Richard Thaler is a professor of behavioral economics who won the Nobel Prize in 2017 for his work to prove that people are predictably irrational and make choices counter to economic sense. On the latest episode of the Freakonomics podcast, he spoke about whether winning the Nobel has made him noticeably happier.
“… I absolutely don’t want to sound like a sore winner or an ungrateful winner. I’m saying that most of the people who win were already pretty successful people with pretty good lives. And there’s what psychologists call a ceiling effect. So I had a pretty happy life, as you know, I have a nice wife and I have kids I love. And yes, this made me happy. And it was very gratifying. But you have this image that you’re going to be on cloud nine. And then there is life, you still get flat tires even if you have a Nobel Prize. You still have leaks at home that nobody seems to be able to fix. So they need to fix that and say that if you get a Nobel Prize, nothing can leak in your house.”
Does the Nobel Prize change your life? Sure. But your life is still your life, and the Nobel isn’t going to make it perfect.
I think that’s analogous to the process of attending highly selective colleges.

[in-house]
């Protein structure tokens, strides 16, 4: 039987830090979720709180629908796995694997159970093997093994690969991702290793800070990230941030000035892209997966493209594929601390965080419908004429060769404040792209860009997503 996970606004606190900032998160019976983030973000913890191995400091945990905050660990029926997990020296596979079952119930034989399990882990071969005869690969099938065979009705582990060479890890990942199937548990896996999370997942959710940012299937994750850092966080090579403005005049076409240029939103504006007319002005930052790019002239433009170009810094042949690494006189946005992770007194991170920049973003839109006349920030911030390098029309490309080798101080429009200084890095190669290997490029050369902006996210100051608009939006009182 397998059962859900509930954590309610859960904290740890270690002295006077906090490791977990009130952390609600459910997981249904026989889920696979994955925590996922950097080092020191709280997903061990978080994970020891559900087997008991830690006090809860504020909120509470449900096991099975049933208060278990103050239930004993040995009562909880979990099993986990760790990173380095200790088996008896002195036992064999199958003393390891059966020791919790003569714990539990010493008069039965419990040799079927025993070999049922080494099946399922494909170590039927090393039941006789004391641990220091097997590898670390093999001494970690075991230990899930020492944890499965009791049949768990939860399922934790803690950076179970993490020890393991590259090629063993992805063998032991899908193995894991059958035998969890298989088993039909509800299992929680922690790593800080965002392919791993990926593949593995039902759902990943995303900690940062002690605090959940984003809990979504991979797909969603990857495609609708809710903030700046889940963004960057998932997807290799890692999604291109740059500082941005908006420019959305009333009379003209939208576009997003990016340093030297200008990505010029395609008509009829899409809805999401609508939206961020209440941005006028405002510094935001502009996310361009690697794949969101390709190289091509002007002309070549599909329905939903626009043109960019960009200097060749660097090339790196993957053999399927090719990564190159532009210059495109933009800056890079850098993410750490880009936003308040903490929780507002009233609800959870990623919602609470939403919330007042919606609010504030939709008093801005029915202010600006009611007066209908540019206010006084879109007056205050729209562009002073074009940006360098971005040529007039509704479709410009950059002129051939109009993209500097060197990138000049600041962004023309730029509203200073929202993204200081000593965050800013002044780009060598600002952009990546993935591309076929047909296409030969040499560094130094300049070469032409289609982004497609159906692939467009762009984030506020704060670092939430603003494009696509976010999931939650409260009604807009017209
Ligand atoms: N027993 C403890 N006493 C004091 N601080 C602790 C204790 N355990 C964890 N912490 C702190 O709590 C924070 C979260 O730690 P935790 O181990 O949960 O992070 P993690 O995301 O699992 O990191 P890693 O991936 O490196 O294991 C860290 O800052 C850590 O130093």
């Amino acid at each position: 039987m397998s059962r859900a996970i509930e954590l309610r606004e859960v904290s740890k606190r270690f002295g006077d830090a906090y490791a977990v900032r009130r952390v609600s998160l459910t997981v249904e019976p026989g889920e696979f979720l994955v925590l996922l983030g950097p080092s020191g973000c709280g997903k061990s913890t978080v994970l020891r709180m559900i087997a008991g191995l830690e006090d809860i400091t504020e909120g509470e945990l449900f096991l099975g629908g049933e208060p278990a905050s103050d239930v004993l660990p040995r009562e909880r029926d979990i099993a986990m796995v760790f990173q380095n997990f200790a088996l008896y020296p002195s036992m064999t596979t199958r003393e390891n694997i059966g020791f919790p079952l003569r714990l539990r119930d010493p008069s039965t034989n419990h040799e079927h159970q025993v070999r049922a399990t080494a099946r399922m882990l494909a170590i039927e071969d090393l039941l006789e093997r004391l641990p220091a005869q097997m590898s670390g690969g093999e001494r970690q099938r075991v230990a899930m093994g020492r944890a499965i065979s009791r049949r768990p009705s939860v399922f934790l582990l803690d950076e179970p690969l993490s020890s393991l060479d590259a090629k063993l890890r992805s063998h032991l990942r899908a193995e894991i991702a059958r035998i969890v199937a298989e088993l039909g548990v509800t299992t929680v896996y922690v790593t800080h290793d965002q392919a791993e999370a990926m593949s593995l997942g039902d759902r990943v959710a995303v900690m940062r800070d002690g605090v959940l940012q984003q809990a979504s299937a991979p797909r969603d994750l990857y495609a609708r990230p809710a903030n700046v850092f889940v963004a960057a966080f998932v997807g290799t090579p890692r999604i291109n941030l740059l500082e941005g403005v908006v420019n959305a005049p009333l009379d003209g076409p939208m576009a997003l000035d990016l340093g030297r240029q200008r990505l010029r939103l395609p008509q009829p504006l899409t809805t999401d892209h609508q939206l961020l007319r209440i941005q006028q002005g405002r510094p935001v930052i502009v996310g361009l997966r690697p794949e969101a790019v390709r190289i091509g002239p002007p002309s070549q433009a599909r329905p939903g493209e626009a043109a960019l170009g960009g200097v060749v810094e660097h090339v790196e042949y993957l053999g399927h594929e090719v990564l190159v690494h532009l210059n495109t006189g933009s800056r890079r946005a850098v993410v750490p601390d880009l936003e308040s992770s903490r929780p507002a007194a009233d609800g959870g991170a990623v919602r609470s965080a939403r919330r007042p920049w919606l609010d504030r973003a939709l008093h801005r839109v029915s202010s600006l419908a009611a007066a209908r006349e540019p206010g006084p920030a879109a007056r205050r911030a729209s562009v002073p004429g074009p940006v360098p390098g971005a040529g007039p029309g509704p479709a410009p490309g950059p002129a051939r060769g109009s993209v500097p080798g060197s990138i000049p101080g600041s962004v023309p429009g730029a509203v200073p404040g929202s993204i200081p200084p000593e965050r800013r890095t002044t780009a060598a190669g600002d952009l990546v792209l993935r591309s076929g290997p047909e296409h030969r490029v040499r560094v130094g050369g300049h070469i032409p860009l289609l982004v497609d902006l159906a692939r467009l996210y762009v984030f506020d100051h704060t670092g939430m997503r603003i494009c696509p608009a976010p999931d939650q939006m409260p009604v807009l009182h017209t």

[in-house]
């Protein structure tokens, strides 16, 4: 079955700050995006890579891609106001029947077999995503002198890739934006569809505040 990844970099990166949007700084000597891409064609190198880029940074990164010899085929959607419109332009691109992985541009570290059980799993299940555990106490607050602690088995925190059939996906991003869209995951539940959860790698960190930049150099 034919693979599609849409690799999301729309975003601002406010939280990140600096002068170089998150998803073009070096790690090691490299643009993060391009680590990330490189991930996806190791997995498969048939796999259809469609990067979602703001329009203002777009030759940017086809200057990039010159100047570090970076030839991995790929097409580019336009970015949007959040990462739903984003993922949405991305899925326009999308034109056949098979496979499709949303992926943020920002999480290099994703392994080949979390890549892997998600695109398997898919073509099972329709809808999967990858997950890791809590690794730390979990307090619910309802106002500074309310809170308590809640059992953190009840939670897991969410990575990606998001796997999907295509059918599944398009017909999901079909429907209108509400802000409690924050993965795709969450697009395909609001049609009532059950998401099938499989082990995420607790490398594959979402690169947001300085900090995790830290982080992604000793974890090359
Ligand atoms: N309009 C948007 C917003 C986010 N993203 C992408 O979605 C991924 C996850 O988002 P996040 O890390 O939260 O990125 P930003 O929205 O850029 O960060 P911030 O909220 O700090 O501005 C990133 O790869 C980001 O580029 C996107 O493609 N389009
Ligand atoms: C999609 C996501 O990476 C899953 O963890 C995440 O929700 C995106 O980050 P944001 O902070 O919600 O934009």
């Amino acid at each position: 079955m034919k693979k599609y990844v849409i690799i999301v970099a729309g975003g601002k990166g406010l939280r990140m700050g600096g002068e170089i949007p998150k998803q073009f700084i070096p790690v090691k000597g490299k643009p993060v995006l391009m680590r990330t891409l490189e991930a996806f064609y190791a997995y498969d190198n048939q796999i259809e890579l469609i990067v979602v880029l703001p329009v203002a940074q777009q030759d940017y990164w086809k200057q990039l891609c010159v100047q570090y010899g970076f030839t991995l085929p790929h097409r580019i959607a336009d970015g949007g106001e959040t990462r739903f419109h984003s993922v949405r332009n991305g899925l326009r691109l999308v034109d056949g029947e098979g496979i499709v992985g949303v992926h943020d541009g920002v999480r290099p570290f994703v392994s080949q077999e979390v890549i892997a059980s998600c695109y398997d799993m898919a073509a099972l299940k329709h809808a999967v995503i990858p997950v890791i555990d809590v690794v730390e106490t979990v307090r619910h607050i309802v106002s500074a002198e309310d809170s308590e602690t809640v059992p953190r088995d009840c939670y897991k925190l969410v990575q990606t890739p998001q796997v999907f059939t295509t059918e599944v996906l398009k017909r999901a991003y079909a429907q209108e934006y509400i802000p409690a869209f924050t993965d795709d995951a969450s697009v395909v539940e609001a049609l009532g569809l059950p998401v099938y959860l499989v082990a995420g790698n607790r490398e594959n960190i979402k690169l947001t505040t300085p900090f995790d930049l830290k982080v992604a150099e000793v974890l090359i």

Too many applicants think that if they can just get into Georgetown or Stanford or Penn their lives will be complete and that each day will be better than the one before it. College can absolutely be a life-changing experience at the right school, selective or not. But no college is perfect just as no life is perfect.
Even if you are lucky and deserving enough to get accepted to your dream school, you’ll have good days and bad days, successes and failures. There will be periods when you feel you’ve found home and periods when you may wish you could return to what used to be home. You’ll make friends that will be in your life forever and friends who let you down. You’ll go on good dates and bad dates, take classes you can’t wait to attend each day and others you can’t wait to end. College is representative of life that way. Ups and downs, highs and lows. The right college just stacks the deck a bit to give you what should be a lot more good days than bad.
So don’t put so much pressure on yourself or on whatever you believe is your dream college. Instead, work hard and commit to things you enjoy. Find colleges that appreciate you for exactly who you are. And if you believe some highly selective colleges fit you, put your very best application foot forward and take your shot. But keep your expectations of the outcomes—of both applying and potentially attending—reasonable.